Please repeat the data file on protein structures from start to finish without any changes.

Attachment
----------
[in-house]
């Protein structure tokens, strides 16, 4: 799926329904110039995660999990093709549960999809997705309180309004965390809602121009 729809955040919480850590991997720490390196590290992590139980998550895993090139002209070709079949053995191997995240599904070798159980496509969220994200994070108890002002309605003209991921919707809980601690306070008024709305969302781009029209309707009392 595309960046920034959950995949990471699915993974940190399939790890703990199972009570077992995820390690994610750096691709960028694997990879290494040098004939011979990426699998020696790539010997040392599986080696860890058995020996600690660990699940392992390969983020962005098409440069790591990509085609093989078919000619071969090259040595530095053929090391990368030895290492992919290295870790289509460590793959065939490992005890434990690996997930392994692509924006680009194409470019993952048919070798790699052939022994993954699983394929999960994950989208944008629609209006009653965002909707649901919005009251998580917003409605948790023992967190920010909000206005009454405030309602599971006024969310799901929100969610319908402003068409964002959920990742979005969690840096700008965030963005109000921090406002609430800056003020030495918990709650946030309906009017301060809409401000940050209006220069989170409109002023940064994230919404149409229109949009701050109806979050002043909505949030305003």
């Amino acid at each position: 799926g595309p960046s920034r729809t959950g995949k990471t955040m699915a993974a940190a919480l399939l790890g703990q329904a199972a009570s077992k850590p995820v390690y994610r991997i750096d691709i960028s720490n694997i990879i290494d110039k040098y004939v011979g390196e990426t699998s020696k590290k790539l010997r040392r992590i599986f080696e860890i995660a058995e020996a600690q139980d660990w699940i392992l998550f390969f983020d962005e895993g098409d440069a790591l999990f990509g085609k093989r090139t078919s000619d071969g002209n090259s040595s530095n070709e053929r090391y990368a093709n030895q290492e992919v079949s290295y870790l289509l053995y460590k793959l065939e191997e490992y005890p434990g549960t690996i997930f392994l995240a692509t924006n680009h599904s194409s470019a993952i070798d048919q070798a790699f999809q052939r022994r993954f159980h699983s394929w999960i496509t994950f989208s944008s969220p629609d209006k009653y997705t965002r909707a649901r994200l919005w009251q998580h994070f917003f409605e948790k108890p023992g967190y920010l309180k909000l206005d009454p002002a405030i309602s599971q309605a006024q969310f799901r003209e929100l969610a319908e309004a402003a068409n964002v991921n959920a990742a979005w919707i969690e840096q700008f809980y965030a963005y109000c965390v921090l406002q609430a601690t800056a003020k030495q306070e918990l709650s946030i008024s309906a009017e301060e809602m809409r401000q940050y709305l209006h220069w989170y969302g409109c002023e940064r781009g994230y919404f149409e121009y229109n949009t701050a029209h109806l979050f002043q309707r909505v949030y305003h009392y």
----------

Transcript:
[in-house]
């Protein structure tokens, strides 16, 4: 799926329904110039995660999990093709549960999809997705309180309004965390809602121009 729809955040919480850590991997720490390196590290992590139980998550895993090139002209070709079949053995191997995240599904070798159980496509969220994200994070108890002002309605003209991921919707809980601690306070008024709305969302781009029209309707009392 595309960046920034959950995949990471699915993974940190399939790890703990199972009570077992995820390690994610750096691709960028694997990879290494040098004939011979990426699998020696790539010997040392599986080696860890058995020996600690660990699940392992390969983020962005098409440069790591990509085609093989078919000619071969090259040595530095053929090391990368030895290492992919290295870790289509460590793959065939490992005890434990690996997930392994692509924006680009194409470019993952048919070798790699052939022994993954699983394929999960994950989208944008629609209006009653965002909707649901919005009251998580917003409605948790023992967190920010909000206005009454405030309602599971006024969310799901929100969610319908402003068409964002959920990742979005969690840096700008965030963005109000921090406002609430800056003020030495918990709650946030309906009017301060809409401000940050209006220069989170409109002023940064994230919404149409229109949009701050109806979050002043909505949030305003």
């Amino acid at each position: 799926g595309p960046s920034r729809t959950g995949k990471t955040m699915a993974a940190a919480l399939l790890g703990q329904a199972a009570s077992k850590p995820v390690y994610r991997i750096d691709i960028s720490n694997i990879i290494d110039k040098y004939v011979g390196e990426t699998s020696k590290k790539l010997r040392r992590i599986f080696e860890i995660a058995e020996a600690q139980d660990w699940i392992l998550f390969f983020d962005e895993g098409d440069a790591l999990f990509g085609k093989r090139t078919s000619d071969g002209n090259s040595s530095n070709e053929r090391y990368a093709n030895q290492e992919v079949s290295y870790l289509l053995y460590k793959l065939e191997e490992y005890p434990g549960t690996i997930f392994l995240a692509t924006n680009h599904s194409s470019a993952i070798d048919q070798a790699f999809q052939r022994r993954f159980h699983s394929w999960i496509t994950f989208s944008s969220p629609d209006k009653y997705t965002r909707a649901r994200l919005w009251q998580h994070f917003f409605e948790k108890p023992g967190y920010l309180k909000l206005d009454p002002a405030i309602s599971q309605a006024q969310f799901r003209e929100l969610a319908e309004a402003a068409n964002v991921n959920a990742a979005w919707i969690e840096q700008f809980y965030a963005y109000c965390v921090l406002q609430a601690t800056a003020k030495q306070e918990l709650s946030i008024s309906a009017e301060e809602m809409r401000q940050y709305l209006h220069w989170y969302g409109c002023e940064r781009g994230y919404f149409e121009y229109n949009t701050a029209h109806l979050f002043q309707r909505v949030y305003h009392y």